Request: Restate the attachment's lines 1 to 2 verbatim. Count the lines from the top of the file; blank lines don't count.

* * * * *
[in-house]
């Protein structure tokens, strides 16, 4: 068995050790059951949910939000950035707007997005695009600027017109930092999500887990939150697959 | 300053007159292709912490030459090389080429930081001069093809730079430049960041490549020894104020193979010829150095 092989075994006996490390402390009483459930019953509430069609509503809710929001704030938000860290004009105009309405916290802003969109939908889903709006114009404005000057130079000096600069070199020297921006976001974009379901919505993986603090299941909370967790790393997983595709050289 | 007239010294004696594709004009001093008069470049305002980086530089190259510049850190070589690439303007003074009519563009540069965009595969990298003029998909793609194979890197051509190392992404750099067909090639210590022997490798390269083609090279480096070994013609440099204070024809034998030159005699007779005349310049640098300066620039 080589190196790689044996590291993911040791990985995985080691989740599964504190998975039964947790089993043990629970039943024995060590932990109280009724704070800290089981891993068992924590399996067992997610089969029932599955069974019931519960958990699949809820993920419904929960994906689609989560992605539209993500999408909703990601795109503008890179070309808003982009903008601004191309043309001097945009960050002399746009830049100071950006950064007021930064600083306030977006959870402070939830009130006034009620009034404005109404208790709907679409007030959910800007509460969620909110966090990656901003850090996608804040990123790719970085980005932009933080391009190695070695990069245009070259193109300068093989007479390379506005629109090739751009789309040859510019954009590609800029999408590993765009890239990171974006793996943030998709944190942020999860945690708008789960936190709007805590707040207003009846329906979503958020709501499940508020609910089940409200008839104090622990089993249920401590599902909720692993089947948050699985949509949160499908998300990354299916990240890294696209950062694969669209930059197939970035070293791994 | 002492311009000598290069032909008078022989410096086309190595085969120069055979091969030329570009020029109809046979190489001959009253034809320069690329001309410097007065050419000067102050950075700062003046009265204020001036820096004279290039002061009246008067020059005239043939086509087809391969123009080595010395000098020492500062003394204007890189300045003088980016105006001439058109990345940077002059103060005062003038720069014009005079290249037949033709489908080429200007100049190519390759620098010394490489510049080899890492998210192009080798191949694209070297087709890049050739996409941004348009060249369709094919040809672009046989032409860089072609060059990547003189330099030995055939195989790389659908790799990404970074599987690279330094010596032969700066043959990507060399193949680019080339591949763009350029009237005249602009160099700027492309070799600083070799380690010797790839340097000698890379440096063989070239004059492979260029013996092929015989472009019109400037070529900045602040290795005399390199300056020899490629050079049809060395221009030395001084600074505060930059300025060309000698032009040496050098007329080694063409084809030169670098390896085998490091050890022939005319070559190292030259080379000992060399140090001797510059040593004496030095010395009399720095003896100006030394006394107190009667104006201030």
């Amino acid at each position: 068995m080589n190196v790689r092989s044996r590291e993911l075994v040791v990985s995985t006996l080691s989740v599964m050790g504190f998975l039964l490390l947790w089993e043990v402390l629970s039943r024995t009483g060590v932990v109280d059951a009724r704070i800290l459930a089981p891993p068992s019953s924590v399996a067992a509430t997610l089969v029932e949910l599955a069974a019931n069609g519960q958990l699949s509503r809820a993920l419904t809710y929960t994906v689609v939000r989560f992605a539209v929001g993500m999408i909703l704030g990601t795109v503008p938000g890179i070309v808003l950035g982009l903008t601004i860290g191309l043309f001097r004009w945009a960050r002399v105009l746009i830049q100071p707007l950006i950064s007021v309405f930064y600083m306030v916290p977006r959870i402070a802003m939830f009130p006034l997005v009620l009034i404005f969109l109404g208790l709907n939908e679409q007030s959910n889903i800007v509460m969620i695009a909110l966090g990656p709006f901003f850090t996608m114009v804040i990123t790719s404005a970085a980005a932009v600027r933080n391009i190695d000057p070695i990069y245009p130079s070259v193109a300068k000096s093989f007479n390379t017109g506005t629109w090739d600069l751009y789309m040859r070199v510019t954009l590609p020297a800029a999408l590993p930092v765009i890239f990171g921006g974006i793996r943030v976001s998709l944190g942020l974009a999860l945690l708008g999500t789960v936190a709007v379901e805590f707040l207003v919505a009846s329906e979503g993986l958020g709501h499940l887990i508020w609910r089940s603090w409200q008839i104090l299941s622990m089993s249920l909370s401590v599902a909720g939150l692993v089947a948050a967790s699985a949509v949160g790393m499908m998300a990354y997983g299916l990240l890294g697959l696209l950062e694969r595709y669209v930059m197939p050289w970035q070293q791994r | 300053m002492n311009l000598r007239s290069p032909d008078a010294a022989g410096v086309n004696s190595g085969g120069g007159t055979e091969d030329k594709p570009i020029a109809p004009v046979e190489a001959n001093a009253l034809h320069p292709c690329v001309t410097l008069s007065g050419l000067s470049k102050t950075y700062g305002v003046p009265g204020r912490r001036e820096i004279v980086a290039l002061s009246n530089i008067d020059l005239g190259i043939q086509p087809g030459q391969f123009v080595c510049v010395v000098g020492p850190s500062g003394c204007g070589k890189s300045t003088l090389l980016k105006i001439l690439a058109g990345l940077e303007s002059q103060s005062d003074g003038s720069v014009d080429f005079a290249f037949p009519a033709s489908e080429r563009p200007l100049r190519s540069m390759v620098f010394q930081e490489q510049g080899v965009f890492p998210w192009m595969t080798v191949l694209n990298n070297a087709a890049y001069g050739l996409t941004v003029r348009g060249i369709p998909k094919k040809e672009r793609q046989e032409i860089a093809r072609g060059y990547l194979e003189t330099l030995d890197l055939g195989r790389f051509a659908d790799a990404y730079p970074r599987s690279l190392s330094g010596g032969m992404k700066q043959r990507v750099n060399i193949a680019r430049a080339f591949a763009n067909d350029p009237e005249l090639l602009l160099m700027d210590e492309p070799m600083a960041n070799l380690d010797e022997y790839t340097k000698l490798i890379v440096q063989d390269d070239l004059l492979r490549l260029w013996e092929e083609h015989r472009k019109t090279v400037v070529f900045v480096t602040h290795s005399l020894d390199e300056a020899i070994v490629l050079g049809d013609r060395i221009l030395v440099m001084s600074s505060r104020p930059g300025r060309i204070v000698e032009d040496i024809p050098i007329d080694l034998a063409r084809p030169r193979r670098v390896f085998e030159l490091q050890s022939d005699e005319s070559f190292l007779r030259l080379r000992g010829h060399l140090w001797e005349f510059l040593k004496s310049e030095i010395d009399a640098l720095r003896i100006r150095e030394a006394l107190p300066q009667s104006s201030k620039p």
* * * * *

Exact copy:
[in-house]
């Protein structure tokens, strides 16, 4: 068995050790059951949910939000950035707007997005695009600027017109930092999500887990939150697959 | 300053007159292709912490030459090389080429930081001069093809730079430049960041490549020894104020193979010829150095 092989075994006996490390402390009483459930019953509430069609509503809710929001704030938000860290004009105009309405916290802003969109939908889903709006114009404005000057130079000096600069070199020297921006976001974009379901919505993986603090299941909370967790790393997983595709050289 | 007239010294004696594709004009001093008069470049305002980086530089190259510049850190070589690439303007003074009519563009540069965009595969990298003029998909793609194979890197051509190392992404750099067909090639210590022997490798390269083609090279480096070994013609440099204070024809034998030159005699007779005349310049640098300066620039 080589190196790689044996590291993911040791990985995985080691989740599964504190998975039964947790089993043990629970039943024995060590932990109280009724704070800290089981891993068992924590399996067992997610089969029932599955069974019931519960958990699949809820993920419904929960994906689609989560992605539209993500999408909703990601795109503008890179070309808003982009903008601004191309043309001097945009960050002399746009830049100071950006950064007021930064600083306030977006959870402070939830009130006034009620009034404005109404208790709907679409007030959910800007509460969620909110966090990656901003850090996608804040990123790719970085980005932009933080391009190695070695990069245009070259193109300068093989007479390379506005629109090739751009789309040859510019954009590609800029999408590993765009890239990171974006793996943030998709944190942020999860945690708008789960936190709007805590707040207003009846329906979503958020709501499940508020609910089940409200008839104090622990089993249920401590599902909720692993089947948050699985949509949160499908998300990354299916990240890294696209950062694969669209930059197939970035070293791994 | 002492311009000598290069032909008078022989410096086309190595085969120069055979091969030329570009020029109809046979190489001959009253034809320069690329001309410097007065050419000067102050950075700062003046009265204020001036820096004279290039002061009246008067020059005239043939086509087809391969123009080595010395000098020492500062003394204007890189300045003088980016105006001439058109990345940077002059103060005062003038720069014009005079290249037949033709489908080429200007100049190519390759620098010394490489510049080899890492998210192009080798191949694209070297087709890049050739996409941004348009060249369709094919040809672009046989032409860089072609060059990547003189330099030995055939195989790389659908790799990404970074599987690279330094010596032969700066043959990507060399193949680019080339591949763009350029009237005249602009160099700027492309070799600083070799380690010797790839340097000698890379440096063989070239004059492979260029013996092929015989472009019109400037070529900045602040290795005399390199300056020899490629050079049809060395221009030395001084600074505060930059300025060309000698032009040496050098007329080694063409084809030169670098390896085998490091050890022939005319070559190292030259080379000992060399140090001797510059040593004496030095010395009399720095003896100006030394006394107190009667104006201030």